14 March 2022
What’s the big deal? Implications of wrongfully filing a claim of lien?
The registration against the title of a claim of lien is a powerful tool in a contractor’s toolbox. Not only does it secure an interest in land for work done or materials supplied, but it can also often assist in an expedited negotiated resolution of construction disputes. However, as a recent decision of the Supreme Court of British Columbia illustrates there are pitfalls, and potentially significant cost implications, which need to be considered before registering a claim of lien.
Section 19 of the Builders Lien Act (B.C.) (the “BLA”) creates a statutory right of recovery for costs and damages incurred by a landowner in circumstances where a claim of lien is improperly filed:
A person who files a claim of lien against an estate or interest in land to which the lien claimed does not attach is liable for costs and damages incurred by an owner of any estate or interest in the land as a result of the wrongful filing of the claim of lien.
However, the BLA is silent regarding the extent of, or the method of calculating, the costs and damages that are recoverable.
In Century Group GP Co. Ltd. v KRS Excavating Ltd., 2022 BCSC 357 [KRS], the Supreme Court of British Colombia had occasion to consider this question (potentially as a matter of first instance) in a costs application against a lien claimant who had been found to have improperly registered a lien. The owner had expended significant amounts of money to initially discharge and secure the claim of lien (by way of letter of credit) and on legal fees to establish that the claim of lien did not attach to the land.
The landowner advanced a claim for both the costs incurred to secure the letter of credit and the actual legal fees incurred. The lien claimant argued that only party-and-party costs were recoverable –– a cost award that is calculated in accordance with the Supreme Court Civil Rules, and is inevitably significantly less than the actual legal fees paid.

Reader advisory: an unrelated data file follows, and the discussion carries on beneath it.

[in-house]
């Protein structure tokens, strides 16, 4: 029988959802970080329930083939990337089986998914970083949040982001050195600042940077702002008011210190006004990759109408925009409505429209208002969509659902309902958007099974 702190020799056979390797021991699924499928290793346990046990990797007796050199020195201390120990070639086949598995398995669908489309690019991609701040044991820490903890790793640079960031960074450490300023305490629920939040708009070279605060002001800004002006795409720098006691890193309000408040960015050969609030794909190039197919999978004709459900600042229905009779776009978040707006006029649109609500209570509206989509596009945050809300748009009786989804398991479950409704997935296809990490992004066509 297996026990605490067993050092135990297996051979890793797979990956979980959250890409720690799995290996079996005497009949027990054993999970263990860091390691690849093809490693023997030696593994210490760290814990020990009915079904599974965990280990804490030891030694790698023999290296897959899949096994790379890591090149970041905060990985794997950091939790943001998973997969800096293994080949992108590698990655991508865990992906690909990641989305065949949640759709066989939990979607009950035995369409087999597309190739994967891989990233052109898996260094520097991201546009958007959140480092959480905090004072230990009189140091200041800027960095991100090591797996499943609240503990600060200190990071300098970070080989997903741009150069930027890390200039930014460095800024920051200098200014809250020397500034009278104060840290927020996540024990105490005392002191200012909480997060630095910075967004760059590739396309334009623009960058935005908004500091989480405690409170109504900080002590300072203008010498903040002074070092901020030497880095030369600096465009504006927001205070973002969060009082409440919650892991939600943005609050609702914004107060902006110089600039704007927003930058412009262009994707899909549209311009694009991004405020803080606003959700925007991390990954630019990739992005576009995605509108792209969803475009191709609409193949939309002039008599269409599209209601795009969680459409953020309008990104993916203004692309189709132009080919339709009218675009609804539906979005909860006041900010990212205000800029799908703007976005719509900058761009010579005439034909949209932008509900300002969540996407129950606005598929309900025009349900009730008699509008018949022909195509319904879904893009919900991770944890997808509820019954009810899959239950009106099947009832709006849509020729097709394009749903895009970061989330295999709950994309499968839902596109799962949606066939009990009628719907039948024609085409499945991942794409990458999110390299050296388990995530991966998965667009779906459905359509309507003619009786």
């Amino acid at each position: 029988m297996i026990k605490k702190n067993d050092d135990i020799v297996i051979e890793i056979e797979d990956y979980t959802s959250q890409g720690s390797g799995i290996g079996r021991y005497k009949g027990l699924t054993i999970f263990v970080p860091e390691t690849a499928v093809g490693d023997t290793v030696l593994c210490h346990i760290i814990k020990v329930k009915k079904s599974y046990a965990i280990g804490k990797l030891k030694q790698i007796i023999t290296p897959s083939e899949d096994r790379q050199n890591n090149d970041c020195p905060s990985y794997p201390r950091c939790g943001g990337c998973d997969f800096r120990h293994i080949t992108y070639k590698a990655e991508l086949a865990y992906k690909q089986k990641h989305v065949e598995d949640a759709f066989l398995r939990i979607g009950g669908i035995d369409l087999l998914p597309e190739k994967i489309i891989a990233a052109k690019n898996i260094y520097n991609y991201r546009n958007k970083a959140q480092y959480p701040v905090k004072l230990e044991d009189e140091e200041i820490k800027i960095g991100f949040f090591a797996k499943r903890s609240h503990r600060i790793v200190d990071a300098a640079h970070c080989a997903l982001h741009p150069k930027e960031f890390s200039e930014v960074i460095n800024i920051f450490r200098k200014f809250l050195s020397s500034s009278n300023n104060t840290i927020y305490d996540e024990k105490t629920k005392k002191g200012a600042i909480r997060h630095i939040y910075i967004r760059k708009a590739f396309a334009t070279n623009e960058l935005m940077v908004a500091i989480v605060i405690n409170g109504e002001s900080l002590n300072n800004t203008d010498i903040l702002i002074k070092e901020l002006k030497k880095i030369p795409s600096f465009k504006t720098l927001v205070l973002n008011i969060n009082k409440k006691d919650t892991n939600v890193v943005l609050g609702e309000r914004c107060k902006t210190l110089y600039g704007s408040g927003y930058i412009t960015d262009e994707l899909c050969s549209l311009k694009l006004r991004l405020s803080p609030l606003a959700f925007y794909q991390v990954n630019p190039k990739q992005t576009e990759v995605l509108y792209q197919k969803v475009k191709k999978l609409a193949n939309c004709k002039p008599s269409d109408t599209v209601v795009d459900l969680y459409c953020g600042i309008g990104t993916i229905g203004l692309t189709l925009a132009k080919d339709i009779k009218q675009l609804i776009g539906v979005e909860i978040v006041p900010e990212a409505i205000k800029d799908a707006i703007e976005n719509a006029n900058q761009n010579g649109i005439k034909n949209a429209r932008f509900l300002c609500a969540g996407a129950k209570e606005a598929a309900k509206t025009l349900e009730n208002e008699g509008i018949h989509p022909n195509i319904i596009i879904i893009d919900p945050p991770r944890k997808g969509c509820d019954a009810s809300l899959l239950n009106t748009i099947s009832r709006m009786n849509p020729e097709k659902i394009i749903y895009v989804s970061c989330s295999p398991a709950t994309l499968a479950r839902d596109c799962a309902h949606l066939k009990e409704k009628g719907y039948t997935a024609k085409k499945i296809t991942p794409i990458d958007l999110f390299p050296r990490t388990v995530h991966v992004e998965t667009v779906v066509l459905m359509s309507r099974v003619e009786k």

In finding for the landowner, the Court interpreted the term “costs and damages” in s. 19 of the BLA as comprising:
- the actual reasonable legal expenses incurred for the investigation of the lien, and the facts and law relevant to it, advising the client contemplating the discharge of the lien, and possibly including negotiating replacement security;
- legal expenses incurred in the legal proceedings taken to challenge the lien, – in this case the court application – but calculated on a party-and-party basis; and
- damages including the out-of-pocket ‘costs’ and the other consequences arising from the wrongful filing of the lien, which in this case were the costs related to the letter of credit which was initially posted as security for removing the lien from title to the property.
A claim of lien remains a powerful tool. However, there are several takeaways to be considered if one is contemplating filing, or challenging, a claim of lien:
- a party who successfully challenges a wrongfully filed lien is entitled to recover its reasonable out-of-pocket legal costs incurred when investigating and removing the lien.
- a party who successfully challenges a wrongfully filed lien is entitled to recover legal costs associated with “legal proceedings taken to challenge a lien,” but those costs are to be assessed according to the Supreme Court Civil Rules, and generally on a party-and-party basis.
- a party who successfully challenges a wrongfully filed lien is entitled to recover damages for financial losses caused by the filing of the lien.
It is important to seek legal advice prior to filing a lien to ensure that you have a right to do so as this case emphasizes the significant risks that can be faced. For further information relating to claims of lien, or any other issues relating to construction projects, please feel free to contact Jeremy West.
Jeremy West is a Partner in our Litigation & Dispute Resolution Group.